We loved Harley Spiller’s post Sea Salty: The Man and the Crab on AAWW’s online magazine The Margins, about his friend and former Marine mess cook John Gun Pin. In the post, he remembers both Pin’s life and the last dish he prepared: ha cha (cured crab). We and asked to excerpt it on our blog. You can read Harley’s full post here. The Margins is the flagship editorial platform of the Asian American Writers’ Workshop, a bold new online magazine dedicated to inventing the Asian American creative culture of tomorrow.
Our no-fuss hero was born on the island of Donghai in mainland China’s Zhoushan Archipelago. He cut his eye teeth on Ningbo-style eats, an important facet of zhejiang, or Shanghai food, one of the eight cuisines of the vast Chinese cookhouse. Ningbo cooking allows natural flavor to predominate and is characteristically salty and fragrant. Locals prize soft textured seafood dishes like braised eel or fried yellow croaker, and preserved snacks that help stretch the abundant white rice, like ni law, salted molting snails with shells as small and translucent as pinky nails.
John’s Jackson Heights home was for years the closest I got to China. Fish draped with newspaper dried on lines under the eaves; the kitchen was re-purposed as cousin Coco’s acupuncture studio; and televised Chinese opera monopolized a visitor’s remaining senses. The basement, which opened onto a vegetable garden with fruit trees and a patio peppered with potted alliums, had been turned into an open kitchen. Aluminum-foil-wrapped appliances flanked a simple eating area, and jars of every description sat with their contents steeping, pickling, and curing in corners and on ledges selected for their particular qualities of temperature, light, and air. Eco-minded before their time, nothing in the Pins’ jam-packed fridge seemed to be in its original bottle.
John died in January 1997. His son Michael and I visited Rose Pin, his widow, a month or so later. Her cooking was subtler and more precisely executed than her husband’s, but the first thing she offered was the very last dish John had made—a bottle of ha cha—salt-preserved crab. Rose served John’s amuse-gueule but declined to partake. “Too salty,” she said.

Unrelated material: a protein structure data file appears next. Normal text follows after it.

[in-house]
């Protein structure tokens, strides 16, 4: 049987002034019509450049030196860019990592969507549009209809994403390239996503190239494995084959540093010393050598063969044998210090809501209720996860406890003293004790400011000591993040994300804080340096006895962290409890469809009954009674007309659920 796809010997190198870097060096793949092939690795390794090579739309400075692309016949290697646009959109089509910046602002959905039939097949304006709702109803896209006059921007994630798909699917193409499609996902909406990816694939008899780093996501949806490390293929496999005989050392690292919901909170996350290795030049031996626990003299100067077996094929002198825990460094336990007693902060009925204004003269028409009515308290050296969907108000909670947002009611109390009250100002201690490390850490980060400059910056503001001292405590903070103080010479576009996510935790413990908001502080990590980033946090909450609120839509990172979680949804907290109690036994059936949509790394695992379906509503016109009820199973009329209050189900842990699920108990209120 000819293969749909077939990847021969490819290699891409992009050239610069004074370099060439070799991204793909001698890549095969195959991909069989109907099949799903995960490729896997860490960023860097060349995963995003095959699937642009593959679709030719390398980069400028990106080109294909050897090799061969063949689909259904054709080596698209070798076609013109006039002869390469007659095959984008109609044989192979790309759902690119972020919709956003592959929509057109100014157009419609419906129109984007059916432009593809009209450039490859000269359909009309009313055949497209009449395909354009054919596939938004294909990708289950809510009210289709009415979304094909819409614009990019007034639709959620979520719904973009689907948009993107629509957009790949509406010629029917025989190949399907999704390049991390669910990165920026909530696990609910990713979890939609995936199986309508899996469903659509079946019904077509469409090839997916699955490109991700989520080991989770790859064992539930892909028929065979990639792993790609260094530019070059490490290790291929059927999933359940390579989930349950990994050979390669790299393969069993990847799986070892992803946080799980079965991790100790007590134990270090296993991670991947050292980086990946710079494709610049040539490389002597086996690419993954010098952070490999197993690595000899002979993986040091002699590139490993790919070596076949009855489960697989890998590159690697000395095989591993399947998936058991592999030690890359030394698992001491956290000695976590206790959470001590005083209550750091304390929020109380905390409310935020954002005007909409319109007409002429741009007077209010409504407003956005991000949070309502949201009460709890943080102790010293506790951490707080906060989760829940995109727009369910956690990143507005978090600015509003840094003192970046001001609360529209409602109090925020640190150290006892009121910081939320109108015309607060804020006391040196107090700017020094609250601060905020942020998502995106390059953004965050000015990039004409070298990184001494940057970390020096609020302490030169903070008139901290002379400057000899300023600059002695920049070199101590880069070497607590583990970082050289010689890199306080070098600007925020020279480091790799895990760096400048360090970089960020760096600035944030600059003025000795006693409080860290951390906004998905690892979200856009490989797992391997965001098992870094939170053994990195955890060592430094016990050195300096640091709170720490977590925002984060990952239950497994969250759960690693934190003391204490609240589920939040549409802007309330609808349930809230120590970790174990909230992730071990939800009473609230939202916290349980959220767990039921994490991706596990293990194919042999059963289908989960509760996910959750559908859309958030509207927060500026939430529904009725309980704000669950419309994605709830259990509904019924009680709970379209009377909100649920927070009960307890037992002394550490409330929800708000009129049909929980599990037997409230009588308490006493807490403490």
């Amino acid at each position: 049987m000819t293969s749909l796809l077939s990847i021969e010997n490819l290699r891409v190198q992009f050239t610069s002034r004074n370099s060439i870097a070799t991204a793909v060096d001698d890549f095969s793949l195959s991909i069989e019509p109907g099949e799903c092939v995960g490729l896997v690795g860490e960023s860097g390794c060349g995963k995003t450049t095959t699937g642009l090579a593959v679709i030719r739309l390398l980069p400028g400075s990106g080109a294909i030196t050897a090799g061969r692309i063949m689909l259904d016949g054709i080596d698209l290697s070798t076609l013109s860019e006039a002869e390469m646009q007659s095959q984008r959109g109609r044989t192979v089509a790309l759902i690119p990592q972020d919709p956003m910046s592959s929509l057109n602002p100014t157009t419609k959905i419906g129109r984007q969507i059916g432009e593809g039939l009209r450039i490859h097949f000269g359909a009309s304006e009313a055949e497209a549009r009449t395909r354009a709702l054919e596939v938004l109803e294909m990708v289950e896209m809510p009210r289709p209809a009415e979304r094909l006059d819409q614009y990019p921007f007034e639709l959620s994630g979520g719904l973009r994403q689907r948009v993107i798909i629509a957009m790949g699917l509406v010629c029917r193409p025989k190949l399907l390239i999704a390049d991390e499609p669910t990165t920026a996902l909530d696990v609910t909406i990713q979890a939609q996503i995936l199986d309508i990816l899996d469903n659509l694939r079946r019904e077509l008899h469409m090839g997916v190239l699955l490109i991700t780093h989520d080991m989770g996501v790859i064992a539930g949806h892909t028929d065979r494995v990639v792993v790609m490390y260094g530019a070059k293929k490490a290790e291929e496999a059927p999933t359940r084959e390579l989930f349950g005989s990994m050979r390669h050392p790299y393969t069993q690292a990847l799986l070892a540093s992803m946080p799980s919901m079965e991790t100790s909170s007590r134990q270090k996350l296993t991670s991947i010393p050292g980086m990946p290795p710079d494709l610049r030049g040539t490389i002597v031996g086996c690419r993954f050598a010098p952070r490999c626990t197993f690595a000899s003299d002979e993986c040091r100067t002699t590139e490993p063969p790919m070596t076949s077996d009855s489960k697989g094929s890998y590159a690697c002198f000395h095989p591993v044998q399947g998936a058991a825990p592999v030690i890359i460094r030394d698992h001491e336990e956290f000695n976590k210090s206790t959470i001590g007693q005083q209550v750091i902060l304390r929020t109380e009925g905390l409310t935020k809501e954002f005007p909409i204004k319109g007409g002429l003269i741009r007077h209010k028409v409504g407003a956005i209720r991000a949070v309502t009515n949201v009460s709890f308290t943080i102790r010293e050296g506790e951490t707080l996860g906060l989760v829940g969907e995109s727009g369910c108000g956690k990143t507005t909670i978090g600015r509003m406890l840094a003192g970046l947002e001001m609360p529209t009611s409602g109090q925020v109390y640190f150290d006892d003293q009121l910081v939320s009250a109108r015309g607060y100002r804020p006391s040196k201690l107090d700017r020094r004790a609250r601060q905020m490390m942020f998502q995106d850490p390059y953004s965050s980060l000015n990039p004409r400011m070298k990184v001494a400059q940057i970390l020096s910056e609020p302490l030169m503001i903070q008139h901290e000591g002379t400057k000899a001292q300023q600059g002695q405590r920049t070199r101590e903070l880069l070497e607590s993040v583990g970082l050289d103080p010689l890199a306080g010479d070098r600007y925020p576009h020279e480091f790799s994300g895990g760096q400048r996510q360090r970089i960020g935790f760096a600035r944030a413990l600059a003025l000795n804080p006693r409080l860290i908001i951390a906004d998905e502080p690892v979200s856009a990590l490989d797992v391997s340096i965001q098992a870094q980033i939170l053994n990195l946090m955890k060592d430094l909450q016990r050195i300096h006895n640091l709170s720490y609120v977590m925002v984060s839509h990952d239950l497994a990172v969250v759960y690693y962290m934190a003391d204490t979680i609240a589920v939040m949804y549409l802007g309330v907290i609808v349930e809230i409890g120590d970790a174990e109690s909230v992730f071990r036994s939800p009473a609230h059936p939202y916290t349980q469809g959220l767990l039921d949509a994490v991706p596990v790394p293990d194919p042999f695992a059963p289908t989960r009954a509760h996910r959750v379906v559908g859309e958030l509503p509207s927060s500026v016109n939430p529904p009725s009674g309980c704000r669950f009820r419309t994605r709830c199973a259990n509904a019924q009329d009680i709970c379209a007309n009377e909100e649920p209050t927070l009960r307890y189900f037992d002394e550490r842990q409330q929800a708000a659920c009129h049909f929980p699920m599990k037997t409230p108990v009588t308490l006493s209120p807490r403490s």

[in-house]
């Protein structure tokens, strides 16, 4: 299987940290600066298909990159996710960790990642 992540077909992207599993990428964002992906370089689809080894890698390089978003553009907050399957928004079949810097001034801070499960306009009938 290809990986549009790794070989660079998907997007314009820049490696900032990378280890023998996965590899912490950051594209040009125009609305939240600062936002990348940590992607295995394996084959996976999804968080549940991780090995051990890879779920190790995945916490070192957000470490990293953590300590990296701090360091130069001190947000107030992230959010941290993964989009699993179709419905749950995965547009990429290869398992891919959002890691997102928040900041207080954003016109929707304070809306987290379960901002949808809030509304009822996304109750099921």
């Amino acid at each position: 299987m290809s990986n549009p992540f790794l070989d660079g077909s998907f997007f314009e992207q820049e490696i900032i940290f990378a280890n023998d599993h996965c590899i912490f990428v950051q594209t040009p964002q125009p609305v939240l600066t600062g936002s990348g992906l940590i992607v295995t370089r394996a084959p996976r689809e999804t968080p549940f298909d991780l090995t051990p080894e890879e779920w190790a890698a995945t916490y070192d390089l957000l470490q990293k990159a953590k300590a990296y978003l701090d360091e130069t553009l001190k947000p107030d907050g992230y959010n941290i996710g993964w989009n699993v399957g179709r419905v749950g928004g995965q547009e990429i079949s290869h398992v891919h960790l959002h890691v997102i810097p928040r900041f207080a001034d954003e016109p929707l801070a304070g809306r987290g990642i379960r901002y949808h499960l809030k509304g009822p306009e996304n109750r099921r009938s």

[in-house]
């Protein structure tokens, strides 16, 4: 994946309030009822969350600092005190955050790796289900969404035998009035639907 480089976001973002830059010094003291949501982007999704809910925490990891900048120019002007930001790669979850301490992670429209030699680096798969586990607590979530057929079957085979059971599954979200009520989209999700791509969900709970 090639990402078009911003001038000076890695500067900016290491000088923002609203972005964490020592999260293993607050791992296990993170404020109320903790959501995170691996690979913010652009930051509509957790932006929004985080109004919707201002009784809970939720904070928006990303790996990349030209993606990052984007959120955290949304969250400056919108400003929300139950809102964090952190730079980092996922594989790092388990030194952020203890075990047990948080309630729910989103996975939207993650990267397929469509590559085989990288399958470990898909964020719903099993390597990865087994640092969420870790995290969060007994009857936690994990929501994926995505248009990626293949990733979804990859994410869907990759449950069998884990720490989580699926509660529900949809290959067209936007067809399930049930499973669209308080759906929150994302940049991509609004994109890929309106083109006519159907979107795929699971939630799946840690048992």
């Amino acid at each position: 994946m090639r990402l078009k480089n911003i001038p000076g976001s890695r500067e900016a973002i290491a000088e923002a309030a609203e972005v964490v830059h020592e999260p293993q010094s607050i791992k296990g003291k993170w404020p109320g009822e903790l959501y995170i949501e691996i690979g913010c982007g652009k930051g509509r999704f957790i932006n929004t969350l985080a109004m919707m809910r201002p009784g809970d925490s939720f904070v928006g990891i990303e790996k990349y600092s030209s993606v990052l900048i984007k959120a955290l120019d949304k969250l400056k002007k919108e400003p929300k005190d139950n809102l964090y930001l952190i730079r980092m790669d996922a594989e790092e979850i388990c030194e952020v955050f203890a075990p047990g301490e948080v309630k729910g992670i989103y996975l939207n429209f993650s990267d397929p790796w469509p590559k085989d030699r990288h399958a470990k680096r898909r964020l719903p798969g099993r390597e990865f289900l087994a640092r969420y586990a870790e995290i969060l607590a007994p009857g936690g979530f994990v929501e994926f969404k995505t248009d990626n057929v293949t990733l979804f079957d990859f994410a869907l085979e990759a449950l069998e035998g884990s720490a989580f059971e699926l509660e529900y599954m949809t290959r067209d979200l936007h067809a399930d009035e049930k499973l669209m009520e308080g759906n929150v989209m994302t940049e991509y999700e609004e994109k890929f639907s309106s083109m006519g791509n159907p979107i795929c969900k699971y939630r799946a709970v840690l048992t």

John made two kinds of ha cha, always controlling the bottled admixtures for ullage. Both used the same ingredients, but one featured crab bodies, minced along with their shells. The other contained only claws, cracked but intact. Ha cha is best eaten by straining the chitinous bits through the teeth like a baleen whale filtering krill. Traditionally smeared over steamed white rice, the roseate Ningbospecialtyhas a squishy texture and, like John, a salty spiciness tempered with oceanic sweetness.
Like much traditional Ningbo cuisine, John was simple but ingenious, with a powerfully unpretentious character. Today there are 7.5 million Ningbo natives, yet Shanghai and its Shaoxing-wine soused “drunken crabs” steal the limelight. There are few mentions of ha cha on the Internet and I have never heard of it being served in a restaurant. Other cured brachyura include the Korean chili-based yangnyeom gejang and soy-doused ganjang gejang, preparations so popular that the city of Gwangju boasts a “Street of Seasoned Raw Crab & Boiled Rice.” It seems that the only edible raw crab is the leg meat of zuwaigani (Hokkaido snow crab), which is turned into glistening sashimi. Eating more ordinary crab raw can cause serious infections from parasites like the ugly-sounding and acting lung fluke. Ha cha, ceviche, and other cured foods (think lox, ham) might appear raw to the uninitiated, but they are ready to eat.